python *args and **kwargs explained
Tue Oct 30 2018
You are entering a new codebase, the code looks good, well organized and well commented.
Then you notice a few methods with these weird
then you dive into that function and see it passes those forward to other function or handling those weird params.
So… what are those?
that is the shorthand of accessing an unknown amount of params in the function. For example, let’s create a
def avg_numbers(*args): return sum(args) / len(args) res = sum_numbers(5,1,1,2,6)
So as you can see here, I can pass how many variables I want to the
avg_numbers function and it will be handled properly. You can always use the normal method params with
*args like this example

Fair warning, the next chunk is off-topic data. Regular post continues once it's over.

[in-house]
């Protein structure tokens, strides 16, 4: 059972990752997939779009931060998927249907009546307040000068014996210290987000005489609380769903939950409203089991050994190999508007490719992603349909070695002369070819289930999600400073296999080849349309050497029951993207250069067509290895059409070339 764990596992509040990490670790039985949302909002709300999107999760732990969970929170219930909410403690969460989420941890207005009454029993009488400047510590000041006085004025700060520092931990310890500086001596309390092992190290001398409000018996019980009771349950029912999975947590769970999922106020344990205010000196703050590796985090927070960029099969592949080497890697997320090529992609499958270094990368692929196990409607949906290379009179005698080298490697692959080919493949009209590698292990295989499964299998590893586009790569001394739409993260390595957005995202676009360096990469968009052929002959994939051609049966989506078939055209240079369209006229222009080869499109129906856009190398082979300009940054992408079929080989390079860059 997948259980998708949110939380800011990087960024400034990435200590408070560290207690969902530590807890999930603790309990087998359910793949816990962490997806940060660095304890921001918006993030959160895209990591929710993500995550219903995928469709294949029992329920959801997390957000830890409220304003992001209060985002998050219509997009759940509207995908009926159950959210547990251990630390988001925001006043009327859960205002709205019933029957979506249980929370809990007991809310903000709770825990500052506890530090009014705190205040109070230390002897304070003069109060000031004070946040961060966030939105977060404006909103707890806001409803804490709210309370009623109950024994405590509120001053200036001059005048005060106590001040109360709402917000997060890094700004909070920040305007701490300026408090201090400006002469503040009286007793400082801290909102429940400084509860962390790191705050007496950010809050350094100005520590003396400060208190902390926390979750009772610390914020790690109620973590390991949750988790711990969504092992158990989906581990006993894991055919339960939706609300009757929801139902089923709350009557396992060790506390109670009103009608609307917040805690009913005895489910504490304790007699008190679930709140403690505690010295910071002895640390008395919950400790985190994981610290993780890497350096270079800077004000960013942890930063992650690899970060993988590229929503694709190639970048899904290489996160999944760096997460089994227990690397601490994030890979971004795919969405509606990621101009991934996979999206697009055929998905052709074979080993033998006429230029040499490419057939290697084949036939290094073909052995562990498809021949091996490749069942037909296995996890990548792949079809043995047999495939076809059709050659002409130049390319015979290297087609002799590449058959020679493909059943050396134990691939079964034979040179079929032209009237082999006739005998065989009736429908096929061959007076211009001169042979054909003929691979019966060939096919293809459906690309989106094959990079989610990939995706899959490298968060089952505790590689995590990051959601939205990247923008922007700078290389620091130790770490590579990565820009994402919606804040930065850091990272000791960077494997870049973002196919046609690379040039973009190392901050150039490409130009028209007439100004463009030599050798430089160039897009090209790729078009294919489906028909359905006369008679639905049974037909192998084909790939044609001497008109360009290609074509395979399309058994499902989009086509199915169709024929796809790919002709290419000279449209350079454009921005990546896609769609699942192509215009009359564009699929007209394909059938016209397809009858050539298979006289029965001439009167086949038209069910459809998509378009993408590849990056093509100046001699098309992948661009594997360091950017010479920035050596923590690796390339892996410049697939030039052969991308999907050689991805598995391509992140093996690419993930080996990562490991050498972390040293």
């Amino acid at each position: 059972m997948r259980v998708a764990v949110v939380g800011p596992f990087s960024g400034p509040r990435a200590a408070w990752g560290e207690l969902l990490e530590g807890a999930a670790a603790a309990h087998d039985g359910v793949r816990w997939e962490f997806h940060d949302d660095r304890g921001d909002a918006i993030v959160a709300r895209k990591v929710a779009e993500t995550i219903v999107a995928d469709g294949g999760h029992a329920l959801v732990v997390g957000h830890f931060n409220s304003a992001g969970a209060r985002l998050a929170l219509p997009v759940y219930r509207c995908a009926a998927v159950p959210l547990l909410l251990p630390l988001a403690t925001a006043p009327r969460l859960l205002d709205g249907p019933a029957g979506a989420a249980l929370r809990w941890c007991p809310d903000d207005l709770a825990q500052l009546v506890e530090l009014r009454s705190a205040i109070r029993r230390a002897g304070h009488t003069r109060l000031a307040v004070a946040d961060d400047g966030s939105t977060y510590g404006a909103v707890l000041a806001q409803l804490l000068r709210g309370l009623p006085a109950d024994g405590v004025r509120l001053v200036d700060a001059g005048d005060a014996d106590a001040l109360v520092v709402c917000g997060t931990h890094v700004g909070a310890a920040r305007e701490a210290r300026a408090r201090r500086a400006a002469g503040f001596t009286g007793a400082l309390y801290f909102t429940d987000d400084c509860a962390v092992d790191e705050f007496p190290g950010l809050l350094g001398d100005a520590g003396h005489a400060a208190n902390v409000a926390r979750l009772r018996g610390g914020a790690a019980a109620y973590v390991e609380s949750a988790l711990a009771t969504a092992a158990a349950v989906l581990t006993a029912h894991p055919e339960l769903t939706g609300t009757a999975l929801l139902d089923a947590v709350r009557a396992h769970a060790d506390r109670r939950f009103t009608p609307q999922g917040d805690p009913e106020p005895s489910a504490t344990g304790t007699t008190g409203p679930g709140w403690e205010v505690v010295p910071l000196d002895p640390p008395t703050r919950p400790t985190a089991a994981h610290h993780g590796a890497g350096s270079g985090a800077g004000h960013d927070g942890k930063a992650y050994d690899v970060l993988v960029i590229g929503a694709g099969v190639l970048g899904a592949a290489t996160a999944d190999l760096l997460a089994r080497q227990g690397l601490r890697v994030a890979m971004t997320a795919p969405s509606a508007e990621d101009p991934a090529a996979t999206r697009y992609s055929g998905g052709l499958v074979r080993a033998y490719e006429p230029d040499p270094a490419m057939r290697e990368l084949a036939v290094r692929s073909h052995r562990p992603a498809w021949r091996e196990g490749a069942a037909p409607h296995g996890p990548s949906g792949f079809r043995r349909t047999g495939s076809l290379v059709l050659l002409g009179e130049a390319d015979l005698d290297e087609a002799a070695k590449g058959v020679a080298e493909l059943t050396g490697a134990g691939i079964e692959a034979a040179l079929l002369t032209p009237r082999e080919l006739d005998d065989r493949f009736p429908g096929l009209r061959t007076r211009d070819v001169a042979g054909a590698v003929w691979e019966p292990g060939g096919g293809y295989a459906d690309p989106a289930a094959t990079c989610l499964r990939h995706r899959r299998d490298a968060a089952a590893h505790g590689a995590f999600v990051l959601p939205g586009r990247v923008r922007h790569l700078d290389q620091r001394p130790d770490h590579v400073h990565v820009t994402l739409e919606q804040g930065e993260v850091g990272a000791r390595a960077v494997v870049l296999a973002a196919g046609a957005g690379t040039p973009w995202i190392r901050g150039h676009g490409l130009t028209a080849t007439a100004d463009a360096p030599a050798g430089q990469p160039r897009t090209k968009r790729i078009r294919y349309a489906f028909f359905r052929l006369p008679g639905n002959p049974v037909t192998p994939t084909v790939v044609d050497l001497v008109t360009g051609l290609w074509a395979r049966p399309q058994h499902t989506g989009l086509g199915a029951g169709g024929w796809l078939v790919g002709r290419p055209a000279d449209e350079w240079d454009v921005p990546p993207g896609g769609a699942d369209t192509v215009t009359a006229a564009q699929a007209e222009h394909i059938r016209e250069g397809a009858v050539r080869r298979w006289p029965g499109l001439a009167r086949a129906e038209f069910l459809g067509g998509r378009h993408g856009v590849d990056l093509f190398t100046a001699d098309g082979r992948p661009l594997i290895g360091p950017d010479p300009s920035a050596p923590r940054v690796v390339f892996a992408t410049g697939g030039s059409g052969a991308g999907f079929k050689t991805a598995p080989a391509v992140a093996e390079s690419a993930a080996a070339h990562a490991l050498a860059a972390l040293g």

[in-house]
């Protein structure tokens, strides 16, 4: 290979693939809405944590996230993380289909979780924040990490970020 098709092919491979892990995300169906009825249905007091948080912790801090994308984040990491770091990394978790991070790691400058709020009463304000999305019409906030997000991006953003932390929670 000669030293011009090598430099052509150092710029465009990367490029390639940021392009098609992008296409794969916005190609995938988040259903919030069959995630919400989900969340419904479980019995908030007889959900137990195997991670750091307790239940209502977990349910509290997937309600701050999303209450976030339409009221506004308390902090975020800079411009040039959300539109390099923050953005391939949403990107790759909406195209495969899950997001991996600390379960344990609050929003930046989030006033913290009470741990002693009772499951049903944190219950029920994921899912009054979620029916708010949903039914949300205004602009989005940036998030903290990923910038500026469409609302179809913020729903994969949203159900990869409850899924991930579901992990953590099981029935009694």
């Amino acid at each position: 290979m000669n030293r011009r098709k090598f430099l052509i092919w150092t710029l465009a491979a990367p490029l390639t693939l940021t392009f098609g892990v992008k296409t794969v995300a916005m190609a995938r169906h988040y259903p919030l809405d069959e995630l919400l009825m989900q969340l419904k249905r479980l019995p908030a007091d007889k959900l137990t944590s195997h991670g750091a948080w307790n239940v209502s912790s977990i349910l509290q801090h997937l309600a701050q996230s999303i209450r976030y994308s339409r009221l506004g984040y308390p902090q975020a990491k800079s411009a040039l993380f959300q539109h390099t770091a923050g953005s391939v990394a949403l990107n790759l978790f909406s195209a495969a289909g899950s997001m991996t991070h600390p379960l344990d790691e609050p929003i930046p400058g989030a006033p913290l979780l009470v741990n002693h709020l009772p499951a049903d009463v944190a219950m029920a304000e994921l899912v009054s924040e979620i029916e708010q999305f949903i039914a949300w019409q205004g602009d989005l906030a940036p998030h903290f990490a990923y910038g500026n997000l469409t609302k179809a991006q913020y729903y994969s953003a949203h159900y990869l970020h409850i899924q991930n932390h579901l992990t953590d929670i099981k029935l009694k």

def first_and_others(first, *args): print(first) print(" ".join(args)) first_and_others("Im First", "the", "rest", "of", "us")
the above function will print:
ImFirst the rest of us
that is for accessing the keyworded params as a dictionary. Lets start with a simple example:
def first_and_second(**kwargs): print(kwargs["first"]) print(kwargs["sec"]) first_and_second(first="sss", sec="cxc")
As you can see here we get easy access to the passed params.
Important note, you are not forced to use
*args, **kwargsas the variable names, you can use
*big_list, **big_dictit’s only a convention in the python world. What you are forced to have are thos single and double
The second note is that you can can use different variations of those two “magic” params. You can have only
*kwargsor a mix with the “regular” params we all know